Flying Blue Flag by Hu Xiangqian is a light-hearted somewhat humorous yet poignant story of a young man
soliciting votes to be leader of his town, showing residents business development plans, ‘bribes’ with cigarettes, while listening to the advice of elders. Though it is a ‘false’ election on his part, folks think he is actually running for office and he manages to receive many votes. This video could be a parody on an election in any democratic country where the vote is up to its’ citizens.  Painter Qiu Xiaofei’s Utopia, an oil on canvas 118” x 157”, (2010), portrays a headless statue rising from a cluster of empty high rise buildings, desolate and devoid of people, commenting on the destructive and alienating aspects of the ‘new’ urban landscapes. In keeping with alienation of the urban landscape, photographer Chi Peng’s Sprinting Forward 4, 2004 is a C print of a naked young man in the distance, standing on stairs with his back to us, in front of a large complex of glass buildings while red birds swirl and fly above.  Another photographer Liu Di’s series of Animal Regulation C-Prints,  deal with conflicting relationships between nature and human society in the urban environment generated by rapid industrialization. Fearless, a humongous complex mixed media wall tapestry 124” x 253” (2012), by Xu Zhen, contains a combination of Chinese imagery as well as western images of political cartoons, a portrait of Nietzsche, and the head of Medusa, pointing to influences of the west on China as well as the west’s preconceived notions about China’s cultural identity. These descriptions are only a small selection of the over 100 works contained in this richly constructed exhibition.  These young artists are technically sophisticated and are among this generation’s celebrated Chinese artists helping to define and converse, and to wrestle and identify with the challenges and progress being made in a globally aware culture with multi-dimensional concerns.
Liu Di    Animal Regulation No. 4    C print      23" x 31"     2010
    Qiu Xiaofei    Utopia    oil on canvas    118" x 157"    2010

Friday, July 10, 2015

Pipe Cleaner Sculptures, Drawings and Paintings:Don Porcella's 'Shapeshifter' Exhibition at Low Gallery in San Diego

Low Gallery, San Diego
Don Porcella:  Shapeshifter

Article by Cathy Breslaw
"Smoke 'em if you Got em"   pipe cleaners and mixed media   104"x80"x66"

On the surface, Don Porcella’s art conjures up playful memories of childhood, with his use of an array of brightly colored and shimmering textured pipe cleaners and drawing materials we all used in art class. He has incorporated these materials along with chicken wire for structure and transformed many of  them into conceptual sculptural works, paintings and drawings that are his own take on American culture – TV shows, products we use, consumerism, as well as his reflections on personal identity. We are struck by his whimsical humor as in Porcella’s mixed media drawings related to Star Trek, and a fantastical drawing of a strip mall. His works are reminiscent of folk art with a disarming simplicity, humility and straightforwardness, yet thoughtfully well crafted and sophisticated in their conceptual intent. Porcella’s pipe cleaner shoe works and packaged pipe cleaner ‘products’ poke fun at our consumer –oriented culture while sculptural works “Earth Monster”, “Blue Medusa”, and “Beast of Burden”(and others) are cloaked in fantasy as they speak to an underlying human condition. Alongside these works, is a second and unique set of works that are connected to Porcella’s experience living and working in a home previously inhabited by an artist named Harvey Matthews. Switching gears and using materials found in this space, these works appear to give homage to this unknown deceased artist and in reaction to him. Porcella has created an abstract installation with a selection of small black and yellow boxes, paintings of people on found wood, gas can, signage, nails, and other articles found in Matthew’s studio are included. It is as if Porcella created these works to document this artist’s life, giving voice, meaning and a personal connection. Porcella’s exhibition of 60 works is on view through July 16th at 1878 Main Street, San Diego.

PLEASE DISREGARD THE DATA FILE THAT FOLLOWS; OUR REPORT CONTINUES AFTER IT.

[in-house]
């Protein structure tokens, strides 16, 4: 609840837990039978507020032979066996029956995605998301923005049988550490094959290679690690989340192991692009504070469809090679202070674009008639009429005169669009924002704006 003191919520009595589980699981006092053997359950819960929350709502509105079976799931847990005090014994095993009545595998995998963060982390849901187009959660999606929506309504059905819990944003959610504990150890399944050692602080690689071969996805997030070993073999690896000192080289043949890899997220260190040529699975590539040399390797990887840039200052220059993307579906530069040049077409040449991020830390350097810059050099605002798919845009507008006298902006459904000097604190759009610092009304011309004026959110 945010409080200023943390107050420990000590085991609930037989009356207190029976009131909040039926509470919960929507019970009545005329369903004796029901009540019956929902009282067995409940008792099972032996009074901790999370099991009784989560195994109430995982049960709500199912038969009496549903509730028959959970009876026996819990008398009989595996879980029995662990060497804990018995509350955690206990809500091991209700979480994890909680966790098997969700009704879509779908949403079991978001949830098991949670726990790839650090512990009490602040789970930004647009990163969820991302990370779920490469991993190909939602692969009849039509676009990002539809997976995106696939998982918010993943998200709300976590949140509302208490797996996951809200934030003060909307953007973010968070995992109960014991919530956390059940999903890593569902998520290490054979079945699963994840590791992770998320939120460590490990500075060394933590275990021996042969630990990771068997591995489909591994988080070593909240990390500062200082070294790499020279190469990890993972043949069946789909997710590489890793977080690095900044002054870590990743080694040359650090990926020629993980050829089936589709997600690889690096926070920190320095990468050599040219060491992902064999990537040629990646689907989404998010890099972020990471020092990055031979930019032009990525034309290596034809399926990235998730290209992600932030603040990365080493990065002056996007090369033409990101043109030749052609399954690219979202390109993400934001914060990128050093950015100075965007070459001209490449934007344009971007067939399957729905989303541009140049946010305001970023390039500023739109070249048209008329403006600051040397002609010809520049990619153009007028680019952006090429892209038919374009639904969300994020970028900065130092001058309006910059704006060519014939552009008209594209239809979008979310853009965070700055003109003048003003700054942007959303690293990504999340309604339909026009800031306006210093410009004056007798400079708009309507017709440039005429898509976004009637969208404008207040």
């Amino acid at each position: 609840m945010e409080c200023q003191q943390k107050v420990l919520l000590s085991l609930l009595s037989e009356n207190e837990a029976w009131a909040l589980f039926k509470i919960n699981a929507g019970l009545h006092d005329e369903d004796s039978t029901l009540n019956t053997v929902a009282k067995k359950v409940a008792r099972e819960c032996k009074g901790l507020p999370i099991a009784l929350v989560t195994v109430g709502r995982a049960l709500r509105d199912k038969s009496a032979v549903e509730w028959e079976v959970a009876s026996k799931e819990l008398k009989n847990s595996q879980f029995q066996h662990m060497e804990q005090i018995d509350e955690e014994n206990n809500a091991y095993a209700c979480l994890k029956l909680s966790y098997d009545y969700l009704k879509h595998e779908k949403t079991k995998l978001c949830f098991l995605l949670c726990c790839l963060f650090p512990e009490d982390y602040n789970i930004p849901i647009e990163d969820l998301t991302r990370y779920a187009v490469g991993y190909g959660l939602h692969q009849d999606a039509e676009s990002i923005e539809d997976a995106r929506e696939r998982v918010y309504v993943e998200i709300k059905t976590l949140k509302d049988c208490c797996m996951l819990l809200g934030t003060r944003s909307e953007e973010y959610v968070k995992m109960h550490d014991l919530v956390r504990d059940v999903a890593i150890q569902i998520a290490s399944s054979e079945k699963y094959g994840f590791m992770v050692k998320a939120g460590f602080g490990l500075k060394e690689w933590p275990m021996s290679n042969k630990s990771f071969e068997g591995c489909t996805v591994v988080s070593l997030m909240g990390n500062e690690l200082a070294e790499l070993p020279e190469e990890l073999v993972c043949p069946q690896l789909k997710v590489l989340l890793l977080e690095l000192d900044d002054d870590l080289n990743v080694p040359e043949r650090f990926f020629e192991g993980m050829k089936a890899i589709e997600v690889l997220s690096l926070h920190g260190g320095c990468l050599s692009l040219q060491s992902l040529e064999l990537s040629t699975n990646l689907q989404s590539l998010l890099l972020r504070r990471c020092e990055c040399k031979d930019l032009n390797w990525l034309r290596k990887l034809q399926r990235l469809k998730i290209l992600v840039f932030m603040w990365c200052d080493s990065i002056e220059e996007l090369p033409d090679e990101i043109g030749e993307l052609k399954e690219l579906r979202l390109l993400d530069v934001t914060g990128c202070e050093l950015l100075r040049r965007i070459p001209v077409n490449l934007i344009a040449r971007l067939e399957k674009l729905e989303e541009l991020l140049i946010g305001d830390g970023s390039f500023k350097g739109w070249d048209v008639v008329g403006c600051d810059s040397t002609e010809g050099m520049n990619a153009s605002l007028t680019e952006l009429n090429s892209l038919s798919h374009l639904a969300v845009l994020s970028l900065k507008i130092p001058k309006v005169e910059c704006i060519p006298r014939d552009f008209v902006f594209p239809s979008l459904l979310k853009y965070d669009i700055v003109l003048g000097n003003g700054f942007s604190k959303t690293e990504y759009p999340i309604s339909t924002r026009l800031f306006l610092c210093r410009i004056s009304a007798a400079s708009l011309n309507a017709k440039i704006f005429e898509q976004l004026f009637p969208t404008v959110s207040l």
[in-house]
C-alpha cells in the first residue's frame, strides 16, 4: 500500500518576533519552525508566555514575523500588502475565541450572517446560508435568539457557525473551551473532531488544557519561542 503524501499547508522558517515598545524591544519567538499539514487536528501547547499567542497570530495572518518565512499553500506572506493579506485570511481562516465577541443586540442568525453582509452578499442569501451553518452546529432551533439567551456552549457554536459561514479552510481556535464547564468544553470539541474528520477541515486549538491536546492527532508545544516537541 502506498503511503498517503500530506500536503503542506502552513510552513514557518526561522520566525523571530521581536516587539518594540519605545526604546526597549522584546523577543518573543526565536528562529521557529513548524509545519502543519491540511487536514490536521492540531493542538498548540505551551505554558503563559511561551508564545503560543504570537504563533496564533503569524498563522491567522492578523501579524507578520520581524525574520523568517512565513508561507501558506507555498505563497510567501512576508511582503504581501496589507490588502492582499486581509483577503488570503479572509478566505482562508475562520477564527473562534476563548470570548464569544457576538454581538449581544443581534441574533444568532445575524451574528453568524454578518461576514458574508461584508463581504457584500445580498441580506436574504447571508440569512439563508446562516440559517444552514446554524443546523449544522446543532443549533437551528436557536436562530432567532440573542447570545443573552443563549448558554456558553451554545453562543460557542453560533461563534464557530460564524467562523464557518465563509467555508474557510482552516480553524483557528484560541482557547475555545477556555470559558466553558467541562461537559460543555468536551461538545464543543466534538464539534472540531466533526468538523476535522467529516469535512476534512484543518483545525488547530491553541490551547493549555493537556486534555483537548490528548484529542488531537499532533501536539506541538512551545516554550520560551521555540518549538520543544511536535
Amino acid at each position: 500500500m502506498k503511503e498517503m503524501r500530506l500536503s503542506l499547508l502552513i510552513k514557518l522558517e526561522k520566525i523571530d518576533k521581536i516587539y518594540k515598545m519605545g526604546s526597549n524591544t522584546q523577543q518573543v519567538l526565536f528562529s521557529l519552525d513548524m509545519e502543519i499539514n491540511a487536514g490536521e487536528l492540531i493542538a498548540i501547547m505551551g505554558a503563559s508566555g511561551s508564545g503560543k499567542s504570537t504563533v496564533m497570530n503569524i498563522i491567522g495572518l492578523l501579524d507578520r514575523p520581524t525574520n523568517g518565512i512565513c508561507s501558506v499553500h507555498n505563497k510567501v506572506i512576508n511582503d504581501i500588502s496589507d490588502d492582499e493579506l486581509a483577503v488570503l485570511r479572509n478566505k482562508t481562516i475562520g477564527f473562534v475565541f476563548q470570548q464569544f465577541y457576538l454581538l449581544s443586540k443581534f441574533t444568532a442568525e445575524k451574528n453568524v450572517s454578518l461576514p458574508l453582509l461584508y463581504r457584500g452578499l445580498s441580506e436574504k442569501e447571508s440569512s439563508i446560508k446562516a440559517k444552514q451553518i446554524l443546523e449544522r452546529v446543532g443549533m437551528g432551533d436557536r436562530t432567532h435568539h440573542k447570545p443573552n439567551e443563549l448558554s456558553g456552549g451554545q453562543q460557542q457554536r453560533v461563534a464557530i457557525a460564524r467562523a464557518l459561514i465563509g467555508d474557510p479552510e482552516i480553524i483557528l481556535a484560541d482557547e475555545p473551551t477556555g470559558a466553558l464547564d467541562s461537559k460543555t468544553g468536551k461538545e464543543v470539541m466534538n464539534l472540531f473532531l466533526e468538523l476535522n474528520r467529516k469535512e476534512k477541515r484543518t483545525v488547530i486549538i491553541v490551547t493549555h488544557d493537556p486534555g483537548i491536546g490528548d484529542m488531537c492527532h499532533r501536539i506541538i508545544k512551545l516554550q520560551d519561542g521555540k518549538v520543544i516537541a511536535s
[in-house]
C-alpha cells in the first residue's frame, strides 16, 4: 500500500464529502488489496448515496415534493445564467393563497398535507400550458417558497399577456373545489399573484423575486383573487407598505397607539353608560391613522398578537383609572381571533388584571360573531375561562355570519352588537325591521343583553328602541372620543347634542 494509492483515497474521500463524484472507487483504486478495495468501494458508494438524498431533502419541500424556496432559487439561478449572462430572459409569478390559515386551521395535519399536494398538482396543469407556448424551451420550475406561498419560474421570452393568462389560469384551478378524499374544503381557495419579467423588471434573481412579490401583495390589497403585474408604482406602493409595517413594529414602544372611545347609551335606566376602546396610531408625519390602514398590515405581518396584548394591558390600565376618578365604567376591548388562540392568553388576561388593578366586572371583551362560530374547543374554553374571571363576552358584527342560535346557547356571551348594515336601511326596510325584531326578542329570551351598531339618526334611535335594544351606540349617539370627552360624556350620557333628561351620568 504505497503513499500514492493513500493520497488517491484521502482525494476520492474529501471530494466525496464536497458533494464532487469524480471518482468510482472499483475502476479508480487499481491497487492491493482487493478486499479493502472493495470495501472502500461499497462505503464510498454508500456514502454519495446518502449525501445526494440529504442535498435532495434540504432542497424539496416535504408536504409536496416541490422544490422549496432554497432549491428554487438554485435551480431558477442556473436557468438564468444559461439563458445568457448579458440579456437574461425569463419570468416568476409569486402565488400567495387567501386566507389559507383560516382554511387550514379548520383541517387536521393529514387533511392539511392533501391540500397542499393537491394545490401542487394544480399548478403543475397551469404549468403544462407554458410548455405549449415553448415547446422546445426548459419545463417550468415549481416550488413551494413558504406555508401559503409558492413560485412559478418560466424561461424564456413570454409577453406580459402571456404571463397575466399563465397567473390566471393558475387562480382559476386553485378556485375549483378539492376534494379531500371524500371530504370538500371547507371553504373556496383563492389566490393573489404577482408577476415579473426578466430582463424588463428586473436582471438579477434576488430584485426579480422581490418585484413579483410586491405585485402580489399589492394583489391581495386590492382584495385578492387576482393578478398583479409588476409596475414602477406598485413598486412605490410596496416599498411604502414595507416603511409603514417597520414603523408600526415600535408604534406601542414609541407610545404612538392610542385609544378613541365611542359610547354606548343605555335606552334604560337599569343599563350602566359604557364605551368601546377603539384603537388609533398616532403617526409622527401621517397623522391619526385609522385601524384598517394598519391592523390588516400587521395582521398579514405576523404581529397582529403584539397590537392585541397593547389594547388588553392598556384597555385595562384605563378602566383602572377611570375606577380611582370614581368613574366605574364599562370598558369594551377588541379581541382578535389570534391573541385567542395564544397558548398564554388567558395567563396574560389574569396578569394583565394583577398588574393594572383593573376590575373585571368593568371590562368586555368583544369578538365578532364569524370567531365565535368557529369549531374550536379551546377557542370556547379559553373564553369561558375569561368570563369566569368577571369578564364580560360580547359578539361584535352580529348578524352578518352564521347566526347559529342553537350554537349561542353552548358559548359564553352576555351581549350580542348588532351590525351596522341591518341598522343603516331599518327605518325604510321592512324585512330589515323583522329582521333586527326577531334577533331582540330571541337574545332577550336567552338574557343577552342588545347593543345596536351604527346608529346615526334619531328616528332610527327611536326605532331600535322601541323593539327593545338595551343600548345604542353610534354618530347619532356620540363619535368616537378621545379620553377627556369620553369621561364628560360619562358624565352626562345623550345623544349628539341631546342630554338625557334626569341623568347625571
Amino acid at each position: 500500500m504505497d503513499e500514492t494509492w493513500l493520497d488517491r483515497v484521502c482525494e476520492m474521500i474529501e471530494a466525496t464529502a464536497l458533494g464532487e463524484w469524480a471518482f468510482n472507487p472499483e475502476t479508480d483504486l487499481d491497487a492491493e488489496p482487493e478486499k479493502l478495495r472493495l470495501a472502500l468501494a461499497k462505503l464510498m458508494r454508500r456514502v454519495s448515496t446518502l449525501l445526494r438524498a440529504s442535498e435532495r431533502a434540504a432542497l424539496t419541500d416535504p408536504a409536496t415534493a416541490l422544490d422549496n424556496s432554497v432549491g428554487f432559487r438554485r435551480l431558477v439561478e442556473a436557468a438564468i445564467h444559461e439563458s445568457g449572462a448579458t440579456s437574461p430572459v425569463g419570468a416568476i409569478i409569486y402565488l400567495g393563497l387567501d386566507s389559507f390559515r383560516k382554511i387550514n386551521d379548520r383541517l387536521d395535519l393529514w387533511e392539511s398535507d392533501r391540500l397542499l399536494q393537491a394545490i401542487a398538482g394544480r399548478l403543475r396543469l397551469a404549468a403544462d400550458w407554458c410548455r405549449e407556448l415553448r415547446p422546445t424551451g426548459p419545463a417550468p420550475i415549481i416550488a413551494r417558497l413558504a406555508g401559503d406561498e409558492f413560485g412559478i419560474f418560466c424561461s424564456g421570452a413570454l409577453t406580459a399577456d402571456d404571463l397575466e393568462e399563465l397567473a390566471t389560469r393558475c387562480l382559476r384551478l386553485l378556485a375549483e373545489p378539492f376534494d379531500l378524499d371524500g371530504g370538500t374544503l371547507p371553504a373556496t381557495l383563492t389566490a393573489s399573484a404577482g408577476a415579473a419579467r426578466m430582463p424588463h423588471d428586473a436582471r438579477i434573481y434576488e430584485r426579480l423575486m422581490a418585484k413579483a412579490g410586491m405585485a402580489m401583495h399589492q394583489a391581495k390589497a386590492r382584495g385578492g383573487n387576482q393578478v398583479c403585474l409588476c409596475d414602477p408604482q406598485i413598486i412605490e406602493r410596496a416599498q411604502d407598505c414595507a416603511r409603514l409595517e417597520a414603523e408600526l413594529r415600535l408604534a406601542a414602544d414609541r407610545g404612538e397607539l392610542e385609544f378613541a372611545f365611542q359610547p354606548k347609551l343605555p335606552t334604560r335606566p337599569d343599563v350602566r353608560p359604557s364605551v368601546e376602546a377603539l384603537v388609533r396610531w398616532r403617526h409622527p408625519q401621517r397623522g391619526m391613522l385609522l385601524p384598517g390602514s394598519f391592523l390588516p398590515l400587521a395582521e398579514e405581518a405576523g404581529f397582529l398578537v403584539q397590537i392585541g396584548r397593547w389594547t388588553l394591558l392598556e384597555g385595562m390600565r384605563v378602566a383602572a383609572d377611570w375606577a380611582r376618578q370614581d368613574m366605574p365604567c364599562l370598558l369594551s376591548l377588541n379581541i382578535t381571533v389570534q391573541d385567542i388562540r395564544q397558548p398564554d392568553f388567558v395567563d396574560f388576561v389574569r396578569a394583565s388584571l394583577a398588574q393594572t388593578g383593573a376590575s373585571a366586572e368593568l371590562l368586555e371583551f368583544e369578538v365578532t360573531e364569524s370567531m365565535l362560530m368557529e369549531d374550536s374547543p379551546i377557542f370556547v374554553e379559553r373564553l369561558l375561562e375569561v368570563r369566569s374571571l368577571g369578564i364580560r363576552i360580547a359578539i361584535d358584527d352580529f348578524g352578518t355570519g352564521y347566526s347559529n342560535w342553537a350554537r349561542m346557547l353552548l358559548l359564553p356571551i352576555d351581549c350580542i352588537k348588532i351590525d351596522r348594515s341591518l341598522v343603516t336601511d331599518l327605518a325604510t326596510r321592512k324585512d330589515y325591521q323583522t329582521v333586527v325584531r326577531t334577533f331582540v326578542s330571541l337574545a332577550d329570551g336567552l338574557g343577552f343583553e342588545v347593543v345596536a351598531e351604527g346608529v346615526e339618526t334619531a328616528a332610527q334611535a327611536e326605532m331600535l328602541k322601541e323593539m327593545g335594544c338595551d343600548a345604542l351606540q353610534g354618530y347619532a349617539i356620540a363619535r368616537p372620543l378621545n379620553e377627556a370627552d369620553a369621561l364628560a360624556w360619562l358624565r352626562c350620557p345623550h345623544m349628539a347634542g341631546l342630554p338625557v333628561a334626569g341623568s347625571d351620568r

(From left to right) Star Trek Fan Club   Klingon Language Institute   Pocket Pool
mixed media on paper  each 8.5" x 11"

Stoner,  Assorted,  Protesters,  Road Crew,  Sucker,  Corney,  
pipe cleaners and hand-made packaging   each 12" x 7" x 3"

(Wall Works,Left to right)  Harry's Friends,  mixed media on found wood  35" x 11"
  Harry's Other Friends,  mixed media on found wood   37" x 12"
Landscape with Cactus See Jim, Original paint on metal  13.5" x 24"
  Nailed It,  nails on wood   15" x 11"